Accessible Science Resources

Find out what's new and learn more about resources related to accessible science.

Maylene Bird and Karen Poston share ideas for creating a braille diagram of the cell cycle. The article includes step-by-step instructions and photographs of student-created diagrams.

Source: Texas School for the Blind and Visually Impaired (TSBVI)

Geerat J. Vermeij describes his experiences as a blind scientist and a nationally recognized marine biologist.

Source: National Federation of the Blind

Touch the Universe: A NASA Braille Book of Astronomy by Noreen Grice is designed to make astronomy accessible to students who are blind or visually impaired.  The book uses a combination of braille and large-print captions with photos from the Hubble Space Telescope and embossed shapes that represent various astronomical objects such as stars, gas clouds, and jets of matter streaming into space.

Luisa Mayer, Ph.D., an internationally known specialist in visual field/functional vision testing describes strategies for assessing field loss and interpreting assessment results. A good explanation of visual field loss and impacts for laypersons and parents as well.

Source: Perkins eLearning
The Whalemobile is a life-sized (43 feet long) humpback whale you can touch.  It is modeled after a real whale, named Nile, who spends her summers off the coast of Massachusetts. Cynde McInnis brings Nile into schools, libraries and summer programs sharing her 22 years of experience as a whale watch naturalist with children. Whale biology, sounds, natural history, and individual identification are among a few topics she presents using slides, sounds and video.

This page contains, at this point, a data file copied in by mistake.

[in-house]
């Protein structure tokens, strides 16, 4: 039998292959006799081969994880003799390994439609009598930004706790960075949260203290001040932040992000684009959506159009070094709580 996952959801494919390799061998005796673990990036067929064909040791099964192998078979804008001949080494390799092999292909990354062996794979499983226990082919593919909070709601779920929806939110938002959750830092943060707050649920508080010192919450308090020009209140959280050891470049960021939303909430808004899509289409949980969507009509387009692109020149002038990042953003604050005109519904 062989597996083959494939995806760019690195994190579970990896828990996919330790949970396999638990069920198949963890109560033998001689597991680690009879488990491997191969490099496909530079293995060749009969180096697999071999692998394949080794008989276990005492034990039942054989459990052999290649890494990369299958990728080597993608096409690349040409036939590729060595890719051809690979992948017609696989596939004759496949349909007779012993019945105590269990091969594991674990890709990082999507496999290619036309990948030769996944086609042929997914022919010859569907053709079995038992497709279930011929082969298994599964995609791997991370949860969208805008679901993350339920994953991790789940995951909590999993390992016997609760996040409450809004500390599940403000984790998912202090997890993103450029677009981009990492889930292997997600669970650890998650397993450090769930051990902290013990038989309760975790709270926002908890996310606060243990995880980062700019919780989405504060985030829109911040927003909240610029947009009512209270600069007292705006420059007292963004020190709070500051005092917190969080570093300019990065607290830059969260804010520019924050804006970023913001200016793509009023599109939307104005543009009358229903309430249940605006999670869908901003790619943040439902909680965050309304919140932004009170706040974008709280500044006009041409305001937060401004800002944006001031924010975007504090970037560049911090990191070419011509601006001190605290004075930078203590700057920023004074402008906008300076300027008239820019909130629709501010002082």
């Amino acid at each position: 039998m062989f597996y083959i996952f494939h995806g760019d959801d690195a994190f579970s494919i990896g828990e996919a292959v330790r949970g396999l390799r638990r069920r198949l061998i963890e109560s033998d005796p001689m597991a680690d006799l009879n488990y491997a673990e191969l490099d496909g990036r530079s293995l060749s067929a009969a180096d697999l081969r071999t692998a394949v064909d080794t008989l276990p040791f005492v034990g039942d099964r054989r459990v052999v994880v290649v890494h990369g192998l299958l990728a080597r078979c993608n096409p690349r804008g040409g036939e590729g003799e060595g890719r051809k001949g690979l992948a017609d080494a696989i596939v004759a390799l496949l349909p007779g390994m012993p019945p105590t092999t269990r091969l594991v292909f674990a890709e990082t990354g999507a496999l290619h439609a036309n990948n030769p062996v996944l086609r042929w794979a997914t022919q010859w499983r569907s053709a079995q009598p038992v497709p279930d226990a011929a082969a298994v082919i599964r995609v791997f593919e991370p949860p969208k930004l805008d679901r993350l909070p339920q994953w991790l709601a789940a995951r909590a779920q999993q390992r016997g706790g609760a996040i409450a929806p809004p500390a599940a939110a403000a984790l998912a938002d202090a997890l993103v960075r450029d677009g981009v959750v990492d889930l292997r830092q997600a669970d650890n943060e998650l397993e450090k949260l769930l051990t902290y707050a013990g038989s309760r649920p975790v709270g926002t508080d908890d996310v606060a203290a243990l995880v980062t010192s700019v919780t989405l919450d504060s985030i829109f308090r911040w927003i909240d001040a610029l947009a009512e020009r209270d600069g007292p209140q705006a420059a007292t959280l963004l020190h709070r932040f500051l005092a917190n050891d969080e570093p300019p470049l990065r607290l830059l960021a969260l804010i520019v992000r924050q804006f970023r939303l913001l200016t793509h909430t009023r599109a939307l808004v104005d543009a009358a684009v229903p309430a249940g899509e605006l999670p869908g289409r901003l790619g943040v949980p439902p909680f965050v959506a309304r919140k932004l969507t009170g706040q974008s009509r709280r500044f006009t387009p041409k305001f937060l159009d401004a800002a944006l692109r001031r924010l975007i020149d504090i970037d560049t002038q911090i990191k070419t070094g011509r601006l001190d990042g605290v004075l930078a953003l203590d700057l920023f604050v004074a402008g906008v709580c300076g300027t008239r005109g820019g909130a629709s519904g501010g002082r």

What started as a love for whales when she was a child, has led to a deep desire to protect our planet. By bringing Nile into your school (and taking your students inside her), she hopes to share this passion and inspire the next generation of ocean advocates.
Nile recently came to visit Perkins School for the Blind.
For more information, see

An overview of diabetes.

Source: VisionAware

The following is from the Wikki Stix Website describing the composition and uses of Wikki Stix.  They come in very handy for builiding raised lines on the fly and should be included in every TVIs bag of tricks. 

What are Wikki Stix made of?

Wikki Stix are made of hand-knitting yarn enhanced with a microcrystalline food-grade, non-toxic wax, the kind used in bubble gum and lipstick. They do not contain latex, gluten, nor peanut or other nut oils or byproducts, which makes them an ideal creative activity toy for children with allergies.

Simply stated…they stick! No glue, no paste, no mess. Just press them down with light fingertip pressure and they will adhere to almost any smooth surface. They are also easy to peel up and reposition so “mistakes” virtually disappear, which helps build self-confidence.

There is no preparation, no clean-up, no mess. Press ‘em down, peel ‘em off… it’s that simple!

A few more details

Wikki Stix do not break or tear apart, but cut easily with scissors. Wikki Stix conform to all U.S. Consumer Safety Standards including ASTM D-4236 and F-963, as well as the European Standard BS5665/EN71.

Provides a solid foundation for understanding eye conditions that affect seniors. Addresses treatment and rehabilitation; includes a vision simulation video and glossary.

Source: VisionAware